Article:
Rocklin is a city in Placer County, California located in the metropolitan area of Sacramento. It shares borders with Roseville, Loomis, and Lincoln. As of the 2010 census, the city's population was 56,974.
Rocklin is part of the Sacramento–Arden-Arcade–Roseville Metropolitan Statistical Area located in the Sacramento Valley.
Although European-Americans were probably fishing and harvesting game in the Rocklin area in the late 18th and early 19th centuries, major European-American settlement started in the early 1850s as fortune hunters sluiced for gold in Secret Ravine, an area of oaks and dredger tailings that can be found today southeast of Interstate 80 between Roseville and Loomis.
The Rocklin post office opened in 1868. The town incorporated in 1893.
It has been submitted by Stanley Rocklin of Arizona that the town was named for a Finnish immigrant whose surname was Rocklin. This per Stanley's grandfather who told Stanley, in about 1950, when Stanley was a child, that he (the grandfather) had a Finnish ancestral distant relative, descended of the branch of the Rocklins of Russia who had earlier emigrated to Finland. This individual who had emigrated to the United States, owned a store in California during the Gold Rush (and perhaps afterwards). The Gold Rush ended in 1851.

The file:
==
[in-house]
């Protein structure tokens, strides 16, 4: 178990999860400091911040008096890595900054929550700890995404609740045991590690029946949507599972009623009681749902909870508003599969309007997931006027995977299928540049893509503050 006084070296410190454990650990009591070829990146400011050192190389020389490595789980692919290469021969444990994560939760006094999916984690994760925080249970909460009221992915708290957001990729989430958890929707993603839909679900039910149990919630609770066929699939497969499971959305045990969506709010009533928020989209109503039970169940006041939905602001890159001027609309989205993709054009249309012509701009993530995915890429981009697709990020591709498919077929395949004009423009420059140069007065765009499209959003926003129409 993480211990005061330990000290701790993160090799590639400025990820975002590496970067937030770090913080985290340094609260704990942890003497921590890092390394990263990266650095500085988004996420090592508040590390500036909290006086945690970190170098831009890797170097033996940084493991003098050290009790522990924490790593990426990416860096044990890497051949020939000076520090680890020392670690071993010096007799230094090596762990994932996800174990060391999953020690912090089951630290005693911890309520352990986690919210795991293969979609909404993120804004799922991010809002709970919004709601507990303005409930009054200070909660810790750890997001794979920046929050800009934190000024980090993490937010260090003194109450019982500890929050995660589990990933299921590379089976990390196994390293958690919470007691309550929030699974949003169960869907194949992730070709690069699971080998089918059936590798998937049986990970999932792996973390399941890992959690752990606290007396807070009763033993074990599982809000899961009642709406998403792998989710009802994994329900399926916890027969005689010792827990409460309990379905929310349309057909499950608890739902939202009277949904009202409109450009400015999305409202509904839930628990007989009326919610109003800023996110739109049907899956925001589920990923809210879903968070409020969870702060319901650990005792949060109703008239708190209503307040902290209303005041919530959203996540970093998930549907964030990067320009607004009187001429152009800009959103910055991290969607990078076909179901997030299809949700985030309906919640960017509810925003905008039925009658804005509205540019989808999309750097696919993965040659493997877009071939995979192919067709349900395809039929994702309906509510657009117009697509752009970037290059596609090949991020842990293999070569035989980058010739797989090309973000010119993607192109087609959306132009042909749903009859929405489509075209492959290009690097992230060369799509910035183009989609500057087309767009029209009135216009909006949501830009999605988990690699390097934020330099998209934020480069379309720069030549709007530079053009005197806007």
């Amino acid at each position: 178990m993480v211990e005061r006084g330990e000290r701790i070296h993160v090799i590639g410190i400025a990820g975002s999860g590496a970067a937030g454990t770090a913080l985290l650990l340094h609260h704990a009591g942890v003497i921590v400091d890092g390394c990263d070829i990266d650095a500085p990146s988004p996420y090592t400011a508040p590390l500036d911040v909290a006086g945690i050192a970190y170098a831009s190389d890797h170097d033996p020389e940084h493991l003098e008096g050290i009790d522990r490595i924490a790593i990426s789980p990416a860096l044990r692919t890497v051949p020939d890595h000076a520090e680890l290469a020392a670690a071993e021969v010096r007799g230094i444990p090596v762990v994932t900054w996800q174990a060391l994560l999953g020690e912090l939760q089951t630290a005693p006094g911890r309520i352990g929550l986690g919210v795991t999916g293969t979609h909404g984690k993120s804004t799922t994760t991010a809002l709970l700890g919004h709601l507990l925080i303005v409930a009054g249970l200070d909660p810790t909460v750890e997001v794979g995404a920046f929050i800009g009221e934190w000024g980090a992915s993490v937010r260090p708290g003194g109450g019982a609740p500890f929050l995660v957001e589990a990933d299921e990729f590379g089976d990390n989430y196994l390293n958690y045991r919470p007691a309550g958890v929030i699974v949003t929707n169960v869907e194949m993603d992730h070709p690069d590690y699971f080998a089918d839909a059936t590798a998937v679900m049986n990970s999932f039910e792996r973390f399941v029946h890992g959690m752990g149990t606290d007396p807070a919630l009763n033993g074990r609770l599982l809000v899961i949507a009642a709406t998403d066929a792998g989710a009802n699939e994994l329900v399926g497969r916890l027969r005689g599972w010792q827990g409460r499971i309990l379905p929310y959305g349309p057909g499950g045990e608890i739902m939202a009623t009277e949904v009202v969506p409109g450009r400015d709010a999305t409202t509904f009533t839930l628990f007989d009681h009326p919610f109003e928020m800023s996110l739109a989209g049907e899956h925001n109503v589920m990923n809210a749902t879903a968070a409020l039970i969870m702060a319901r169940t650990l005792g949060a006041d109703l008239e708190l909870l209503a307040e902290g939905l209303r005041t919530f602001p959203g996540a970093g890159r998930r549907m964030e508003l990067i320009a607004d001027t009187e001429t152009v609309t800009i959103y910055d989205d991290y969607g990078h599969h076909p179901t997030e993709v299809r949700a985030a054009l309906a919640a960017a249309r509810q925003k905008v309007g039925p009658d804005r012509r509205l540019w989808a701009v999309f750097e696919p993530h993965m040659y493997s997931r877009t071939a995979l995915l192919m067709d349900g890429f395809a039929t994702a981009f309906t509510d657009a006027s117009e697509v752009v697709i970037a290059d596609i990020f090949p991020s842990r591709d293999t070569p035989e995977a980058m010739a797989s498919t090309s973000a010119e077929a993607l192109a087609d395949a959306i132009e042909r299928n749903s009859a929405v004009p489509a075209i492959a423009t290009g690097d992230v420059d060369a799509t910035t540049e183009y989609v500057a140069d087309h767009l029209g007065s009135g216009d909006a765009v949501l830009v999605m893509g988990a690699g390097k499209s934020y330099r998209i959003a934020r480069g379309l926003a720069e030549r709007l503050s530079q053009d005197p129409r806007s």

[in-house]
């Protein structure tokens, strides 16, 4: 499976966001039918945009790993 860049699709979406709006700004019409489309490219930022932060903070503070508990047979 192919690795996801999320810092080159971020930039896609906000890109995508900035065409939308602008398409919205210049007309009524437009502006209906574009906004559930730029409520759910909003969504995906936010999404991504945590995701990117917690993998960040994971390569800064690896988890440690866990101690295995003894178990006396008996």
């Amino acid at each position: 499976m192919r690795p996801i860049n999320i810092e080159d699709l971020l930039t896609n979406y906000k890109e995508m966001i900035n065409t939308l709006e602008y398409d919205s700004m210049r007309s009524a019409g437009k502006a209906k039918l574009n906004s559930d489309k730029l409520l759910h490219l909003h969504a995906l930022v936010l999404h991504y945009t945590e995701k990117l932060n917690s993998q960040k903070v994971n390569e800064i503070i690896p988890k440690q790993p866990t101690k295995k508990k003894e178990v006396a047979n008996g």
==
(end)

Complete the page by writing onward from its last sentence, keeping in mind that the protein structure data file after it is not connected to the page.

The Rocklin area is home to eleven elementary schools, two middle schools, and two high schools - Rocklin High School and Whitney High School. It is also home to Victory High School and Rocklin Independent School, both of which make up the Rocklin Alternative Education Center.
Rocklin is the home of two colleges - Sierra College, which recently celebrated its 70th anniversary, and William Jessup University, a private Christian University which are both located conveniently in the outskirts of the Sacramento area.